Monday October 16:
    Weekday in Ordinary Time and
    Feast of Saint Margaret Mary Alacoque, Virgin, Religious and Mystic and

    Feast of Saint Hedwig, Married woman

    Green or White vestments

      First Reading: Galatians 4: 22-24, 26-27, 31; 5: 1
      Psalms: Psalm 113: 1-7
      Gospel Reading: Luke 11: 29-32

Feast of Saint Margaret Mary Alacoque, Virgin, Religious and Mystic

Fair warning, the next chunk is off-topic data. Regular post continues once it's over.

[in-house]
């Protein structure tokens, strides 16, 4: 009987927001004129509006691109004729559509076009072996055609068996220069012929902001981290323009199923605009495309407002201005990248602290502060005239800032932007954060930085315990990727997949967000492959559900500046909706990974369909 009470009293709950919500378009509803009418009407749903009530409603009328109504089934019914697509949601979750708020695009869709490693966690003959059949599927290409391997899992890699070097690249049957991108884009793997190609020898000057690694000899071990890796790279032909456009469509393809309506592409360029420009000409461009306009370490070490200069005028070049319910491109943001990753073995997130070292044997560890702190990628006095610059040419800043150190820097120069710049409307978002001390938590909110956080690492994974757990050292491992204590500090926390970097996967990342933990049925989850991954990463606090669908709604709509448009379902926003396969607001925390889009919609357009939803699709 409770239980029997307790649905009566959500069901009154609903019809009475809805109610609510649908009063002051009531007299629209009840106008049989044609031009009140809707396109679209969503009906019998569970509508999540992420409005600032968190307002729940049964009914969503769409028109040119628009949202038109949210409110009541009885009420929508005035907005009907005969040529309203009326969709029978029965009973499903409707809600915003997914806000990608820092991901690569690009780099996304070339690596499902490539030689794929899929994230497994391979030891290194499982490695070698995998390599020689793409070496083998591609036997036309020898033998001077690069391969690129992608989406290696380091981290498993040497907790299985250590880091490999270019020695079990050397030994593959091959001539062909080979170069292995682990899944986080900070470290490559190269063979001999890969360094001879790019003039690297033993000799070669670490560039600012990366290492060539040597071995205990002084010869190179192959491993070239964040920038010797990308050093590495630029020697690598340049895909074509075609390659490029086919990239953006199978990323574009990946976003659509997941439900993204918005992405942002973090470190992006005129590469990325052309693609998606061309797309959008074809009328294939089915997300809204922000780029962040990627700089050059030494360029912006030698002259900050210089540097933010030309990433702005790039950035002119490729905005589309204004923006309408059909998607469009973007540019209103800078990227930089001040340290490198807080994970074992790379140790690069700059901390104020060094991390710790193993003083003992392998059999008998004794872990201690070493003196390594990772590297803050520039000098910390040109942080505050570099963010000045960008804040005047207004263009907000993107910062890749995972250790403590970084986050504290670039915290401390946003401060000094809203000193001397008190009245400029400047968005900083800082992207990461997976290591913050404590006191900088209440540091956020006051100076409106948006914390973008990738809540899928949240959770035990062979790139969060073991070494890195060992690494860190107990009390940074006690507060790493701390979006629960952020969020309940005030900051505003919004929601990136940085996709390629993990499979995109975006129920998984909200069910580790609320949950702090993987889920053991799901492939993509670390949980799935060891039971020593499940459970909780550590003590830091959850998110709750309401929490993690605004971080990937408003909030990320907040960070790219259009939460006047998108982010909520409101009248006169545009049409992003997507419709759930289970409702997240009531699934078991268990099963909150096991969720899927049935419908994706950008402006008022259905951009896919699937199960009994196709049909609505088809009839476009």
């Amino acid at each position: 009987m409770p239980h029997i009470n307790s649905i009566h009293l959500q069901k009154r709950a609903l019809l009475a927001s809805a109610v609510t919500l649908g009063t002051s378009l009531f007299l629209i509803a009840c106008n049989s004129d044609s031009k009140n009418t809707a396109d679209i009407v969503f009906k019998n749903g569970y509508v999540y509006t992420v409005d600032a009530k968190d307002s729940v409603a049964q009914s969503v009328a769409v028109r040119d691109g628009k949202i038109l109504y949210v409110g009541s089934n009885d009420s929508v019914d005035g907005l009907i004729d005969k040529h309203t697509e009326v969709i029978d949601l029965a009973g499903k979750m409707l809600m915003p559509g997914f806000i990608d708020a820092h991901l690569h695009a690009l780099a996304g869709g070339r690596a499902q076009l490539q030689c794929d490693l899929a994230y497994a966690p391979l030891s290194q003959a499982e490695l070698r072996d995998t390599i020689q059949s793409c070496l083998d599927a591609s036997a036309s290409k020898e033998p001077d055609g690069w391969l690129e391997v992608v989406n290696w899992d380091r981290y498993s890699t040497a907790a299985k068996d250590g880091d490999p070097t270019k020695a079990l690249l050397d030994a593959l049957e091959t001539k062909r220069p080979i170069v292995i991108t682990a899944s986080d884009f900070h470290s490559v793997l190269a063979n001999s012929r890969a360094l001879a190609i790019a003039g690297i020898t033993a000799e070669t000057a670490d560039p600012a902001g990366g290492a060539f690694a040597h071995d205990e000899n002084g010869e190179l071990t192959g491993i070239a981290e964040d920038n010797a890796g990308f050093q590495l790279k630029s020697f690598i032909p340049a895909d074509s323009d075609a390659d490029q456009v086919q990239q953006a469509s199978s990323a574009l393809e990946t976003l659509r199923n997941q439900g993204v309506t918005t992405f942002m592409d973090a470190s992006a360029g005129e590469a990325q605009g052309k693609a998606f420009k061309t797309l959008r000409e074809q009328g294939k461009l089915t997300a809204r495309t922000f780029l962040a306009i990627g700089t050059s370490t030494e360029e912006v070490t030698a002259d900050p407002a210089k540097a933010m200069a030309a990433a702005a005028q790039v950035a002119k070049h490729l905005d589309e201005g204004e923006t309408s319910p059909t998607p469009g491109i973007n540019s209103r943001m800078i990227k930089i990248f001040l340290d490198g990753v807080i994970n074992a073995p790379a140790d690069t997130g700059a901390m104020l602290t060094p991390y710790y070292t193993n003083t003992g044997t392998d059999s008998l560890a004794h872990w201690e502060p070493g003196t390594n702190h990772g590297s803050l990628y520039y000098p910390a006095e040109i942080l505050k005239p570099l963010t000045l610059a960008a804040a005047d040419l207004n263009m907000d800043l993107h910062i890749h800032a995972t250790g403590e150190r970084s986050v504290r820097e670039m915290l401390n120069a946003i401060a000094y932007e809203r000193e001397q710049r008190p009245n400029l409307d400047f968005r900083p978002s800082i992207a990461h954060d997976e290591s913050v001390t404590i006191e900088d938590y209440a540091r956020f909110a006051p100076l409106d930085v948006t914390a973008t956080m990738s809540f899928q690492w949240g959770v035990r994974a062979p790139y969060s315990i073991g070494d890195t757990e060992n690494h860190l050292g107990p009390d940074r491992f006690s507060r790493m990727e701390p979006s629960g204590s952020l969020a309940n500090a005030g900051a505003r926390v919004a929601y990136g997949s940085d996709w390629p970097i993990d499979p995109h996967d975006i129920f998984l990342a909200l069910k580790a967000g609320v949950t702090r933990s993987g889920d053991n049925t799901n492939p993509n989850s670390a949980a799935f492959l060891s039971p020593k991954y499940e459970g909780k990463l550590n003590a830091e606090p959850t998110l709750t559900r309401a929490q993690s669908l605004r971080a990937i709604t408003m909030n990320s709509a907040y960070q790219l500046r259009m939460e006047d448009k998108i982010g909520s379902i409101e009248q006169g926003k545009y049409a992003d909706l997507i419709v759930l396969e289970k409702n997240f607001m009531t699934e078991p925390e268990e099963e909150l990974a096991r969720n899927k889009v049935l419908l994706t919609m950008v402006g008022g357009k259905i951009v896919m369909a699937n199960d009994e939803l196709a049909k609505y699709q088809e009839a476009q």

This simple Visitation nun was born Margaret Mary Alacoque on July 22, 1647 to Claude Alocoque and his wife Philiberte Lamyn Alacoque at L'Hautecour in Burgundy, France. When Claude died in 1655, Margaret was sent by her mother to the Poor Clares' school in Charolles where she stayed with her uncle who mistreated her badly. This in turn translated into rheumatic fever that found her bedridden for five years until she was 15. During this time she developed a special devotion for the Blessed Sacrament. Though she was courted by suitors, she declined all invitations to marriage and instead longed to be a bride of Christ as a Visitation nun at their convent at Paray-le-Monial and became a professed nun the following year. In 1667 she experienced her first mystical vision of Jesus. On December 27, 1673, when she was 26, Our Lord began the series of revelations to her that would last over a year and a half. Jesus confided to her that she was His chosen instrument to convey to the world all He revealed to her including Devotion to His Sacred Heart and the devotion of Nine First Fridays and Holy Hour and the graces inherent from observing these as well as establishing a feast specifically for His Most Sacred Heart. St. Margaret Mary in obedience went to her superior Mother de Saumaise but she was strongly rebuffed as all this being superstitious. Sr. Margaret was obedient but continued to pray that Mother Superior would see the light as Jesus continued to appear to her offering her guidance and a reassurance she was doing the right thing. Even though a group of theologians were called in to investigate, they refused to accept any of it as valid and this further alienated her from the members of her community and Mother de Saumaise who all thought Sr. Margaret was making a circus out of all of this. The only one who believed was her confessor Blessed Father Claud La Colombiere, who declared the visions genuine and valid. Sr. Margaret's prayers were answered when Mother de Saumaise was replaced in 1683 by Mother Melin, a dear friend who believed. She in turn selected Sr. Margaret as her assistant. Because of this appointment and the support of both the Father Confessor and Mother Superior the rest of the community changed their tune and began to believe. Shortly after that Sr. Margaret Mary was appointed Mistress of Novices and was overjoyed to see Mother Melin ordain that the Feast of the Sacred Heart would be officially celebrated at the convent on June 21, 1686. Two years later a chapel honoring the Sacred Heart was built at Paray-le-Monial with a beautiful painting commissioned to be painted on the standard of the king of France King Louis XIV. This was later adopted in France, Spain and in the western Alps. Soon the observation of this feast was spread to other convents throughout the Visitandine network and to other Orders. On October 17, 1690, with her work for Jesus complete, and at the fairly early age of 43, Sister Margaret Mary Alacoque, while in prayer at her convent, closed her eyes for the final time on this earth to be forever with Jesus in Heaven. 75 years later devotion to the Sacred Heart was officially recognized by Holy Mother Church and approved by Pope Clement XIII in 1765. In 1920 Pope Benedict XV canonized Sr. Margaret Mary along with her spiritual advisor and Saint John Eudes, all of whom the Holy Father proclaimed as "Saints of the Sacred Heart." Her visions and the subsequent embracing of all Jesus conveyed is another example of how private revelation is so slow to be received, yet when surviving the test of time and bearing good fruit, can add greatly to Holy Mother Church as God wills.